What was it like to move from Brazil to Macedonia? What were the biggest differences?
EA: There were many differences, but mainly in the dynamics of the game. Back in Brazil, we didn’t really learn much about tactics, it was more like 1, 2, 3, and then just shoot; so we didn’t have much of a rhythm. The speed of the game was very different, and of course, the amount of training sessions was very different as well. When I first arrived, we had an Ukrainian coach and I had to adapt from one training per day and four sessions a week, in Brazil, to two training sessions per day, that was a very drastic change for me. Also, the structure of the club was very different: we had very cool locker rooms, a court that was exclusively used for handball, our uniforms, and shoes. In Brazil things were much more difficult – our shoes had to last an entire season, and sometimes we would only receive playing clothes, but we didn’t really get the whole outfit. And of course the other difference was the culture. They were not very welcoming towards foreign athletes, so it was a bit hard to adapt to the team. It was a cultural shock.
After three seasons in Macedonia, you moved to Győr, what did you know about the team and what made you make that decision?
EA: I don’t remember it well, but at that time I think I only had offers from them and from Hypo Nieder-Österreich, and I chose Győr because they were a very good team. I mean, they had Anita Görbicz! I knew that if I wanted to improve, I had to take that step and it was a very nice challenge for me. My club had some troubles at the time and I wanted to leave, and then I received this offer, which suited me well. It was a team that played Champions League; in Kometal I also played Champions League, but while I was there we never got past the group stage. So, it was easy for me to make a decision. I had some doubts with regards to how I’d adapt or how it would be to play among all of these stars, but I took the challenge.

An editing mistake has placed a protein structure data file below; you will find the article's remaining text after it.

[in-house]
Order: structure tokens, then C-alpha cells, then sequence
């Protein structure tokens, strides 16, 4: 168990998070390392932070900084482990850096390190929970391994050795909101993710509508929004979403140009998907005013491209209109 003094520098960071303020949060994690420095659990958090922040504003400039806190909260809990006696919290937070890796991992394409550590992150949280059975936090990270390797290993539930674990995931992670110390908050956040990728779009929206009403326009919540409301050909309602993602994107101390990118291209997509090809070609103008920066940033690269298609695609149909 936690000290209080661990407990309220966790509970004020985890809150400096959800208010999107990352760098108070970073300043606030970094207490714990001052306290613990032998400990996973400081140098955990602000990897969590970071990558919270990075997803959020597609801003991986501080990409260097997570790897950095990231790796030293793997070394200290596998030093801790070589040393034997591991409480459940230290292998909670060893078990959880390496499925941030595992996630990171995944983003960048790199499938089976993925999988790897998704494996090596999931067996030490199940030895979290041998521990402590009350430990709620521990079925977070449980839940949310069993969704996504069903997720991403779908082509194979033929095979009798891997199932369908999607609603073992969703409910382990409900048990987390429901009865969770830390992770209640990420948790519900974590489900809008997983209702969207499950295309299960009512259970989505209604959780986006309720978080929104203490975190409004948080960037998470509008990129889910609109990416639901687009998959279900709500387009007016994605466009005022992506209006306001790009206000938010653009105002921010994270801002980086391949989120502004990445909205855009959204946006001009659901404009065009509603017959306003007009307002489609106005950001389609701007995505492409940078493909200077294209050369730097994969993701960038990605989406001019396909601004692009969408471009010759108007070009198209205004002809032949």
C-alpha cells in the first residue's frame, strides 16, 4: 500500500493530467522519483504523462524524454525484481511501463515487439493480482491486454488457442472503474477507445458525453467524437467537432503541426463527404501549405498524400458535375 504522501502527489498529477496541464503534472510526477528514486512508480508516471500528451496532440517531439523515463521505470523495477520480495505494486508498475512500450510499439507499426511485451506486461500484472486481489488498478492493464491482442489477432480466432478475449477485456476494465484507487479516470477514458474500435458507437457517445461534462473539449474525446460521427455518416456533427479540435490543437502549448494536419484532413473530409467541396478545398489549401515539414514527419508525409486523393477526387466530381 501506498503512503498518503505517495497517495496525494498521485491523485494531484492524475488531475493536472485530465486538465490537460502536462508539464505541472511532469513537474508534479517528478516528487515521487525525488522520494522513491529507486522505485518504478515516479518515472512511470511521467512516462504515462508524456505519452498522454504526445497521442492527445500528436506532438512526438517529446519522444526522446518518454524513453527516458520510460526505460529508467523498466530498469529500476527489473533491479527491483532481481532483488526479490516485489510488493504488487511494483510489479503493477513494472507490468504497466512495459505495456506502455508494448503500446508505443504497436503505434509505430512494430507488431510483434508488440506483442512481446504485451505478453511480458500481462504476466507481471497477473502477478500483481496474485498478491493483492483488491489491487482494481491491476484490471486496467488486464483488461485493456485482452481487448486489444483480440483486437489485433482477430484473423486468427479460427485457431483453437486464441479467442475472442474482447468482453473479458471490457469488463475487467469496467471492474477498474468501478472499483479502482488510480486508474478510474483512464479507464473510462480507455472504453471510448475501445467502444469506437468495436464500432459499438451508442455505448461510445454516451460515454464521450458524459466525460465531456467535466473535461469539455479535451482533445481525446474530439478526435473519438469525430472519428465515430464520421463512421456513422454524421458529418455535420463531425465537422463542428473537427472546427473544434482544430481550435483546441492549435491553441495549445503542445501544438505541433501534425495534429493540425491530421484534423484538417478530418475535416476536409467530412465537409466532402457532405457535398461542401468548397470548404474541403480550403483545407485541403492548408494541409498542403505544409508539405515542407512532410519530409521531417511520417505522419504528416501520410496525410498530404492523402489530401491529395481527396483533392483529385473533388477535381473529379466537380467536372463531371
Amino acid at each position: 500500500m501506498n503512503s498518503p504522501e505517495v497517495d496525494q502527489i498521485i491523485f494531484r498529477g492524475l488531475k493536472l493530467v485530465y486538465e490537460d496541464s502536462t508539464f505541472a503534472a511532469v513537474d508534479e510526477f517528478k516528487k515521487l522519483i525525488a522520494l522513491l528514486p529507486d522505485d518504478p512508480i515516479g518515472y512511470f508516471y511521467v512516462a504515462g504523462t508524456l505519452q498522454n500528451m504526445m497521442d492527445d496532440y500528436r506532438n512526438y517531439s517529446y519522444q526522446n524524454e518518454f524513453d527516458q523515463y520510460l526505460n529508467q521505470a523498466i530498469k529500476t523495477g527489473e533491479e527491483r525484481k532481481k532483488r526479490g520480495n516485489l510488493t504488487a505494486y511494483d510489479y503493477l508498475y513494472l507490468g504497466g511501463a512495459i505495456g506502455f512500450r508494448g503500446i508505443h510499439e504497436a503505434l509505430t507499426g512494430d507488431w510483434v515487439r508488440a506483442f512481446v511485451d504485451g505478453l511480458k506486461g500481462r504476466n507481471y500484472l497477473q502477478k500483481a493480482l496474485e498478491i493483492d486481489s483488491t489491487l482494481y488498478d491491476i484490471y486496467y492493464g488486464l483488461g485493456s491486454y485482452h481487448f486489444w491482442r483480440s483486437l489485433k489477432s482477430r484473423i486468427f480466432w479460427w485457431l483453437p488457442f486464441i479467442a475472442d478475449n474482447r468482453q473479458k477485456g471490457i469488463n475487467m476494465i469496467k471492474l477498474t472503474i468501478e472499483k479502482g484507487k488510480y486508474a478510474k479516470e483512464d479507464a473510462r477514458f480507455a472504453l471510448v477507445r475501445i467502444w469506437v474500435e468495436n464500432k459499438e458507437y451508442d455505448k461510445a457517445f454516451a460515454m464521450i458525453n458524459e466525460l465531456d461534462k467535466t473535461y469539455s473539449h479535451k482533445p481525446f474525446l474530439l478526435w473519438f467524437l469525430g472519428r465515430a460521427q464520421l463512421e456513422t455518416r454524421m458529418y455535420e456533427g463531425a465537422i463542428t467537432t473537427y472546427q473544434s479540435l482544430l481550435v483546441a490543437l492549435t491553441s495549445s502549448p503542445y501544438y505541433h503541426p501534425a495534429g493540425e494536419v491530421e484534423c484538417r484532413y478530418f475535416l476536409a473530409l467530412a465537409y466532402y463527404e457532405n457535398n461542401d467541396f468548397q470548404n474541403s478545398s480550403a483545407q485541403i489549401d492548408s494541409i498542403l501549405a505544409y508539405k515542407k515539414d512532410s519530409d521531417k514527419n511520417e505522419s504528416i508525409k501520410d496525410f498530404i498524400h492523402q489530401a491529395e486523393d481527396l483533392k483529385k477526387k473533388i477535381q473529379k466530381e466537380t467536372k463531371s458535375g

Did you find major differences between Kometal and Győr?
EA: The biggest difference for me was that now, I was alone, so that was very difficult. When I was in Kometal, I had my sister there, so if I had some sort of trouble, I had her to talk through it and the problems would go away much faster. But here (in Győr ed.) there weren’t any foreigners in the beginning, there were only two players who spoke English, and only one of them would really help me. So, for me it was quite an adjustment; also with regards to handball, because the rhythm was much faster than in Kometal and there were more matches scheduled.
“Duda” claims that being Brazilian was not a barrier to her career, but she feels it took longer for the world of handball to recognize her.
EA: At first, if I scored six goals, and a European player scored six goals, it was her who’d be in the media. When I arrived in Győr, for example, it took me about a year to show everyone what I could do and be respected. Now, I feel very respected here, I think people like my ‘Brazilian style’ of playing and the way I fight on the court.
Amorim, who was recently named as “Best Defensive Player” of the 2016/17 Champions League season, is undoubtedly one of the most complete handball players these days if not the past few years. Although she was honored because of her defensive skills, she also finished 12th on the top scorer’s list this past season with 70 goals. And she was the third best scorer of her team behind Anita Görbicz and Nora Mørk, who are the ones who take all penalty shots from the 7 meter mark.
The Brazilian left-back has been one of Győr’s keys to success in recent history and, along with team captain Görbicz, she’s one of the players who’s been with the club for the longest time. By 2019 – the year when her current contract expires – she’ll have completed a decade at the Hungarian club. But alongside many unforgettable victories, there were some painful losses. Last year’s defeat at the FINAL4 was one of those. It wasn’t easy for the Hungarian squad to pick themselves up after the loss against CSM Bucuresti, but they did in great fashion.
How did you start the season after last year’s loss at the FINAL4?